I’m Beshka Asanbaev, and I’m a second-year student from Kyrgyzstan. I originally applied as a Field II (International Development) but quickly realized that my heart belonged in Field IV (Economics and Public Policy). And the rest is history. My biggest draws to Field IV were that I wanted to come out of grad school with strong quantitative skills—an area where I was lacking prior to coming to Princeton. The quantitative foundation SPIA helped me build in the first year already helped me in my summer internship, where I got to apply my newly grown data analysis muscles.
Apart from upping my quant game, I like that there is a lot of diversity of exposure to economics in Field IV. There’s room for both people who are relatively new to the field like me and people who have a strong economics background. As an econ newbie, I felt that the quantitative offerings here have been challenging but accessible, especially if you take advantage of professors’ office hours. At the same time, some of my more math inclined classmates have been able to build on their existing skills and take them to the next level, including through PhD level courses.
Finally, I have really appreciated the connections I have made and continue to make with SPIA alumni, and especially Field IV alumni. There is a recognition of shared experience and a willingness to help, be it with career advice or with relevant introductions, for instance when looking for summer internships.
My name is Sujata Rajpurohit, and I’m a second-year student hailing from right here in the Garden State. Some things I want you to know about the Economics and Public Policy concentration: 1) it’s a policy program, not just pure economics; 2) it’s interdisciplinary! (see: certificates in STEP, HHP, and UP; also the unparalleled dimensionality of programming at JRCPPF, which graduate student associates get to be part of; and 3) it’s really great if, like me, you want skills applicable to both domestic and international contexts.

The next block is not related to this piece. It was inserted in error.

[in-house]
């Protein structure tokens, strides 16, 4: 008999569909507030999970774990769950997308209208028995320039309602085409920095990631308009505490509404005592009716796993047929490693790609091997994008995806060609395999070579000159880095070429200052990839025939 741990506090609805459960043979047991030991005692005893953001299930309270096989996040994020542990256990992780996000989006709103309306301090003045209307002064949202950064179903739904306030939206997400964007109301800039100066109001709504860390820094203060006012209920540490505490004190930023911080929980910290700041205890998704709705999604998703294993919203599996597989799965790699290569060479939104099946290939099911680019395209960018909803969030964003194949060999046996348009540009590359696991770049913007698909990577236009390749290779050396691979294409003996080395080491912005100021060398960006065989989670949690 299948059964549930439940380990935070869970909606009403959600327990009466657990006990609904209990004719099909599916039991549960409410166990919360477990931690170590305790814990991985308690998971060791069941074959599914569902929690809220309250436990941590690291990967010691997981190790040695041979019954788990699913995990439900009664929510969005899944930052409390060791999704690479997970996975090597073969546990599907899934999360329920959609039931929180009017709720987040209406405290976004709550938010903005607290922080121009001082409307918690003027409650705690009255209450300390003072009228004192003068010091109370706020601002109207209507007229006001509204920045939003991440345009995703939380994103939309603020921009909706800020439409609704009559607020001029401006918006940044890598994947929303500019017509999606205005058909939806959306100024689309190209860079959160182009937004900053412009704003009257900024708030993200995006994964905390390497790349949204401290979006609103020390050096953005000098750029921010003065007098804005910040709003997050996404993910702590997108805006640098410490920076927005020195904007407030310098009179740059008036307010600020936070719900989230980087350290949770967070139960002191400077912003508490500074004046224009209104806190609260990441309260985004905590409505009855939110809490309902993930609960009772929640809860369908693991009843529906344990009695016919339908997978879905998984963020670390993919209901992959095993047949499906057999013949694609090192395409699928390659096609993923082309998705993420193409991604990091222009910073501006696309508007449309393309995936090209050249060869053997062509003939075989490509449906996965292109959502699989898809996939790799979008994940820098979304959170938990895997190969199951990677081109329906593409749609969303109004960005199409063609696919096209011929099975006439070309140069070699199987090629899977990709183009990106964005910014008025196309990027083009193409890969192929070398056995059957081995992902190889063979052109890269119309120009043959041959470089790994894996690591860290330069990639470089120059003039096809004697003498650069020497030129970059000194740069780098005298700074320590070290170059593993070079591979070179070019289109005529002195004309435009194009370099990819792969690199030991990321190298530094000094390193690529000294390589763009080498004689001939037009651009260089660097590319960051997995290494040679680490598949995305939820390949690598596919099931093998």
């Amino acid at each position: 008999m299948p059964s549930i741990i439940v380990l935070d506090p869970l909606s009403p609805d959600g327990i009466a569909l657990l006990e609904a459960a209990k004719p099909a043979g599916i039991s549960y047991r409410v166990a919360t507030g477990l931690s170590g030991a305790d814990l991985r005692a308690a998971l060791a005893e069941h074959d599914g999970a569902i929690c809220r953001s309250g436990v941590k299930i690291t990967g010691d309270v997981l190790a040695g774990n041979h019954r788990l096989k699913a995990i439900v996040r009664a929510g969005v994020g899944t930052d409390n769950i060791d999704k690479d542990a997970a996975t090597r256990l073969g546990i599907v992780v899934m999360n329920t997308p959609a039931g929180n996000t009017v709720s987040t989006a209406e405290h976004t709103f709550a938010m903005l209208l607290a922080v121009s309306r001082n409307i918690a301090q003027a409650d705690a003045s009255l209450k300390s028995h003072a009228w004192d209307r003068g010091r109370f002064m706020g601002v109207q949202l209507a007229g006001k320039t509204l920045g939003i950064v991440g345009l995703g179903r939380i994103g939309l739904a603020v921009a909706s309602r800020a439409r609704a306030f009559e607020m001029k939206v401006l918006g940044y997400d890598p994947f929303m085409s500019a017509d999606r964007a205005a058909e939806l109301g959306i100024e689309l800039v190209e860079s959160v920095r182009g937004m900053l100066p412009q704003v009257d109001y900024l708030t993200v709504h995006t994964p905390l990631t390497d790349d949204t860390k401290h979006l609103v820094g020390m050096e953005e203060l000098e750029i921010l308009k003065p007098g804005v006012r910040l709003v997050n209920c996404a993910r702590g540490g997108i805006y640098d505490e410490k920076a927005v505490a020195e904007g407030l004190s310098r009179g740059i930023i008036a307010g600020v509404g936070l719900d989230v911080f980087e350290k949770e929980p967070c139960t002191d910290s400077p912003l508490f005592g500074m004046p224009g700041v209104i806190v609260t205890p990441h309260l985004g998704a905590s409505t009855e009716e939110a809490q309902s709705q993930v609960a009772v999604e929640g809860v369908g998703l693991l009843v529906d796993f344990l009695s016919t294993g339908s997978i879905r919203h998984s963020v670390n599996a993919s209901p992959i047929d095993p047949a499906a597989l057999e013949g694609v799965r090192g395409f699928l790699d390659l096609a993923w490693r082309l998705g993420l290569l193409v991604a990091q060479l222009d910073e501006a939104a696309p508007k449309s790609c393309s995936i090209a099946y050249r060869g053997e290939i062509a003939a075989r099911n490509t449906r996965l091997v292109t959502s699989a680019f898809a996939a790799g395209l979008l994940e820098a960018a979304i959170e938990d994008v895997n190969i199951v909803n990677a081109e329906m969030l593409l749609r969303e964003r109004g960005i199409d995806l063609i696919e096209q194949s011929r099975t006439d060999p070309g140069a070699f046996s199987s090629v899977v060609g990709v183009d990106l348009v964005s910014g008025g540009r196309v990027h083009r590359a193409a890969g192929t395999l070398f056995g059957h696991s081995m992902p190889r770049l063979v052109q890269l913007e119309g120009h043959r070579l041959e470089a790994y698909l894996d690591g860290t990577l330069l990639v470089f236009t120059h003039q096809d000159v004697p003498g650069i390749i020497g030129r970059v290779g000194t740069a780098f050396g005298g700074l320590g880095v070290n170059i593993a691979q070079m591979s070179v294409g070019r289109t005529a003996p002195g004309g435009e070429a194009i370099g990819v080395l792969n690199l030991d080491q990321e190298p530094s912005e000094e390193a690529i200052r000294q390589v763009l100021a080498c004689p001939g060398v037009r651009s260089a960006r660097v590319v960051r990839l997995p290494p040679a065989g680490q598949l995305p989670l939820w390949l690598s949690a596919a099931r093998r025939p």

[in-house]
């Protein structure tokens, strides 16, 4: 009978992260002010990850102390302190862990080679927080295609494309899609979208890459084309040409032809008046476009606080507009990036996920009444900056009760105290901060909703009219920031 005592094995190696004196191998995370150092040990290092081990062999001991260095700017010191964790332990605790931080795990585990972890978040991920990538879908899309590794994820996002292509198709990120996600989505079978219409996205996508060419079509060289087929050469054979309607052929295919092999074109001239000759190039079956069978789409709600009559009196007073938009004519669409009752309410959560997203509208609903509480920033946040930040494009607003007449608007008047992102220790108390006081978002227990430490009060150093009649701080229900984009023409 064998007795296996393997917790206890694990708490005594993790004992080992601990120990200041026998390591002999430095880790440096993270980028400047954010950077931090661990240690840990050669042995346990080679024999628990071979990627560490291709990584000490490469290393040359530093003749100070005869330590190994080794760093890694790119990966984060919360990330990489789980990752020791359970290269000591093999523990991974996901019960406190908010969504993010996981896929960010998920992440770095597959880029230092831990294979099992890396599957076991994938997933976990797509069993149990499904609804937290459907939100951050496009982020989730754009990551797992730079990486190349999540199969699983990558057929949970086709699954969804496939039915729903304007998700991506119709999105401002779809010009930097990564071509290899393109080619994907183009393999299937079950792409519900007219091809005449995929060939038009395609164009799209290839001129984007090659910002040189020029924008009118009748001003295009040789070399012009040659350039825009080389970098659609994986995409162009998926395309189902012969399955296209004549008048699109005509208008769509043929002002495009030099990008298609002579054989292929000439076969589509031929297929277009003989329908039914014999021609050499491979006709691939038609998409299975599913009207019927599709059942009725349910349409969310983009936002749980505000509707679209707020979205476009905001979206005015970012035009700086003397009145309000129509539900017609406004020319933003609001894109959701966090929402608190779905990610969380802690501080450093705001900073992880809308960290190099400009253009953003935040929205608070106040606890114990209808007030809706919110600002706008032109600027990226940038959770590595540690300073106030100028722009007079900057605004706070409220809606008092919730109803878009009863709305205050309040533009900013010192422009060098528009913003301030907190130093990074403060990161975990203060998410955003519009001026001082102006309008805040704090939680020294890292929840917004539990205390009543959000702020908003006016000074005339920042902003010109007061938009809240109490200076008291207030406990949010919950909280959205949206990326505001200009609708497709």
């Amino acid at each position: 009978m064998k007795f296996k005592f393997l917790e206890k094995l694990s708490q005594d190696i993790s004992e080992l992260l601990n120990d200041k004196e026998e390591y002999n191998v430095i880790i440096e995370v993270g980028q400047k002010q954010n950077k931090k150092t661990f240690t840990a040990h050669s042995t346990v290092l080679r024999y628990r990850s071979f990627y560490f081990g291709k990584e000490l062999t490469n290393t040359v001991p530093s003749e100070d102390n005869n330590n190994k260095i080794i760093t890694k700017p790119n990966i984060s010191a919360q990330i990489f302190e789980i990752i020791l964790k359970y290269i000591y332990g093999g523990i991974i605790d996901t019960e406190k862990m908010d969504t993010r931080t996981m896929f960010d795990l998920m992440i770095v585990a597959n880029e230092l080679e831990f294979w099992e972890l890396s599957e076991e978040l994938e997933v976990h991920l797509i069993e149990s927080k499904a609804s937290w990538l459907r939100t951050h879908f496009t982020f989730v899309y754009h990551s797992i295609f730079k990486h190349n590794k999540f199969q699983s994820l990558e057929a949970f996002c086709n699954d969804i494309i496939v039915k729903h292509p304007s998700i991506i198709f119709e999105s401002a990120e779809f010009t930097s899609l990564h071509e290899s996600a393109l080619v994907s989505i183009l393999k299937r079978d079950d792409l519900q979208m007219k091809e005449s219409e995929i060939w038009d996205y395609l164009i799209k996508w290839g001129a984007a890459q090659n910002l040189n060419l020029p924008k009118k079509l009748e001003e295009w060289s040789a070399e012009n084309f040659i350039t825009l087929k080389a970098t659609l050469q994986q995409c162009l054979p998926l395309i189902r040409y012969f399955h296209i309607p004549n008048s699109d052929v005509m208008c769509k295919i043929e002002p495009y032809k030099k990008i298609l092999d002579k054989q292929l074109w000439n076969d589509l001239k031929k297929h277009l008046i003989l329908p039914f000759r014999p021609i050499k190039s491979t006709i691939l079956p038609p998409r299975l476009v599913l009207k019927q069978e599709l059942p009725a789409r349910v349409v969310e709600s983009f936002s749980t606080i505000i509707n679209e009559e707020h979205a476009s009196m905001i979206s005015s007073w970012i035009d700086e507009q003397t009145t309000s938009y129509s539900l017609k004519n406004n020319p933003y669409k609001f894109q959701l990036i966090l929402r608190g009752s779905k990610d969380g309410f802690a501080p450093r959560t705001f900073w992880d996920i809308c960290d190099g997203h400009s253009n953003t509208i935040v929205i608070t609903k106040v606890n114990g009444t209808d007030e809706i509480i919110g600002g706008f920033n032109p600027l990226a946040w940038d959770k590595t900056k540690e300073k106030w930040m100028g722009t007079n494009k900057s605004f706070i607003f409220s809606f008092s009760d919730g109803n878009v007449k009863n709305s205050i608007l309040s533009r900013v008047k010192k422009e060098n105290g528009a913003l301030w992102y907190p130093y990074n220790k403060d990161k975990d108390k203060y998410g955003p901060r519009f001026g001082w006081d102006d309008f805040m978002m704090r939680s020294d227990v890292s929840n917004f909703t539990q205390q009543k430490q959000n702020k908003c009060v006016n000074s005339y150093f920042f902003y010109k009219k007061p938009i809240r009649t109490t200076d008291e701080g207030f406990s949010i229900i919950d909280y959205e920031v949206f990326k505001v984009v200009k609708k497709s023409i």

Now that that’s done—here is my best attempt to tell you what it's like to sit in a Field IV classroom in *this* program, as someone whose relationship with this discipline has spanned a decade and several universities. At the heart of it is a willingness to critically evaluate your beliefs, constantly. This has contributed to the view of the discipline as a quarrelsome one, but as lived here it really is good faith questioning, and it is essential to a field still learning to reckon with some of its blind spots. Your professors, shockingly, despite their accomplishments and tenure, will embody this as much as anyone, and some even seek out student experiences to inform their own perspectives. Only other Field IV students will get as excited about R as you, but at some point, one of your classmates from another field (once they get over grumbling about the futility of simplified economic modeling) will say something about a concept you’ve encountered before that illuminates it in a new way (examining a model in which elasticity was disadvantaging low-income consumers of an essential good compared to high-income consumers, a classmate referred to epsilon as “just a measure of power”, and it was a more honest account than economic terminology usually permits).
As someone who has felt varying degrees of “at home” in economics, like Beshka I didn’t start out a surefire Field IV. But at the end of the day, the questions I care about are economic ones - inequalities and growth within scarcity and, as Professor Atif Mian so elegantly put it “how we are all connected in a mutually-reliant ecosystem…[and] how we can design this ecosystem so we help each other become better off, or how we can screw things up in a mutually destructive manner.” My time here has as much been spent interrogating the role of economic ideas and evidence in policy-making, and my place within the discipline, as it has absorbing its lessons. And I can say without a doubt that my SPIA classmates and the School have been the best possible companions for that journey.
Photo credit Danielle Alio, Princeton University, Office of Communications